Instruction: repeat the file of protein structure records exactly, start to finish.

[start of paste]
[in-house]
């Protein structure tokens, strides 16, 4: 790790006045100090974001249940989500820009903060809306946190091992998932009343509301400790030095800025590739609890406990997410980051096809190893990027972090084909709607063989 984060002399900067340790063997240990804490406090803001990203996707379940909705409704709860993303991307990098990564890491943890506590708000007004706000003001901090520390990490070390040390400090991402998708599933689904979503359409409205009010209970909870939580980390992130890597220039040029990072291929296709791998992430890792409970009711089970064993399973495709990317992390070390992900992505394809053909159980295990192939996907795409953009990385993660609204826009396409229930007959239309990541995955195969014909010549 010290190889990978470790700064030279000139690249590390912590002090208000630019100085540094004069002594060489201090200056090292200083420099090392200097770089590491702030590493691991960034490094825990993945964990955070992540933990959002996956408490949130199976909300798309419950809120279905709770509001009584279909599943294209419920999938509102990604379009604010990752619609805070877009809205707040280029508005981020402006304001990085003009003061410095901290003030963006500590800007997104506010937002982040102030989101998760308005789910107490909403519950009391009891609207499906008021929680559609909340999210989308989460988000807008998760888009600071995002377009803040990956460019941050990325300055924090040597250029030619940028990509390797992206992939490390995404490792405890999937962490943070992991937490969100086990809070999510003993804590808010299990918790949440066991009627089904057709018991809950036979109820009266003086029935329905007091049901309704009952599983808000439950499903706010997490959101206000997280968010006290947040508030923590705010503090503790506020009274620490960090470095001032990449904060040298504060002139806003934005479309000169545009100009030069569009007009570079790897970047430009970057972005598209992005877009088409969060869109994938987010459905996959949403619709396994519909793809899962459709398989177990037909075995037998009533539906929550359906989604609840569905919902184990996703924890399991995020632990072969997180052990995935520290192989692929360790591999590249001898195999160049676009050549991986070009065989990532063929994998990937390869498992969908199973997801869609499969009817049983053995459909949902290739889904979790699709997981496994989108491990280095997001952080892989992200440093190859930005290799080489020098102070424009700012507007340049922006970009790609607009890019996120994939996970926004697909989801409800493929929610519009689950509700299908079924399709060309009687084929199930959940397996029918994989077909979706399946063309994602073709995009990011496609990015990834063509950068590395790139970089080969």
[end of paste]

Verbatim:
[in-house]
């Protein structure tokens, strides 16, 4: 790790006045100090974001249940989500820009903060809306946190091992998932009343509301400790030095800025590739609890406990997410980051096809190893990027972090084909709607063989 984060002399900067340790063997240990804490406090803001990203996707379940909705409704709860993303991307990098990564890491943890506590708000007004706000003001901090520390990490070390040390400090991402998708599933689904979503359409409205009010209970909870939580980390992130890597220039040029990072291929296709791998992430890792409970009711089970064993399973495709990317992390070390992900992505394809053909159980295990192939996907795409953009990385993660609204826009396409229930007959239309990541995955195969014909010549 010290190889990978470790700064030279000139690249590390912590002090208000630019100085540094004069002594060489201090200056090292200083420099090392200097770089590491702030590493691991960034490094825990993945964990955070992540933990959002996956408490949130199976909300798309419950809120279905709770509001009584279909599943294209419920999938509102990604379009604010990752619609805070877009809205707040280029508005981020402006304001990085003009003061410095901290003030963006500590800007997104506010937002982040102030989101998760308005789910107490909403519950009391009891609207499906008021929680559609909340999210989308989460988000807008998760888009600071995002377009803040990956460019941050990325300055924090040597250029030619940028990509390797992206992939490390995404490792405890999937962490943070992991937490969100086990809070999510003993804590808010299990918790949440066991009627089904057709018991809950036979109820009266003086029935329905007091049901309704009952599983808000439950499903706010997490959101206000997280968010006290947040508030923590705010503090503790506020009274620490960090470095001032990449904060040298504060002139806003934005479309000169545009100009030069569009007009570079790897970047430009970057972005598209992005877009088409969060869109994938987010459905996959949403619709396994519909793809899962459709398989177990037909075995037998009533539906929550359906989604609840569905919902184990996703924890399991995020632990072969997180052990995935520290192989692929360790591999590249001898195999160049676009050549991986070009065989990532063929994998990937390869498992969908199973997801869609499969009817049983053995459909949902290739889904979790699709997981496994989108491990280095997001952080892989992200440093190859930005290799080489020098102070424009700012507007340049922006970009790609607009890019996120994939996970926004697909989801409800493929929610519009689950509700299908079924399709060309009687084929199930959940397996029918994989077909979706399946063309994602073709995009990011496609990015990834063509950068590395790139970089080969």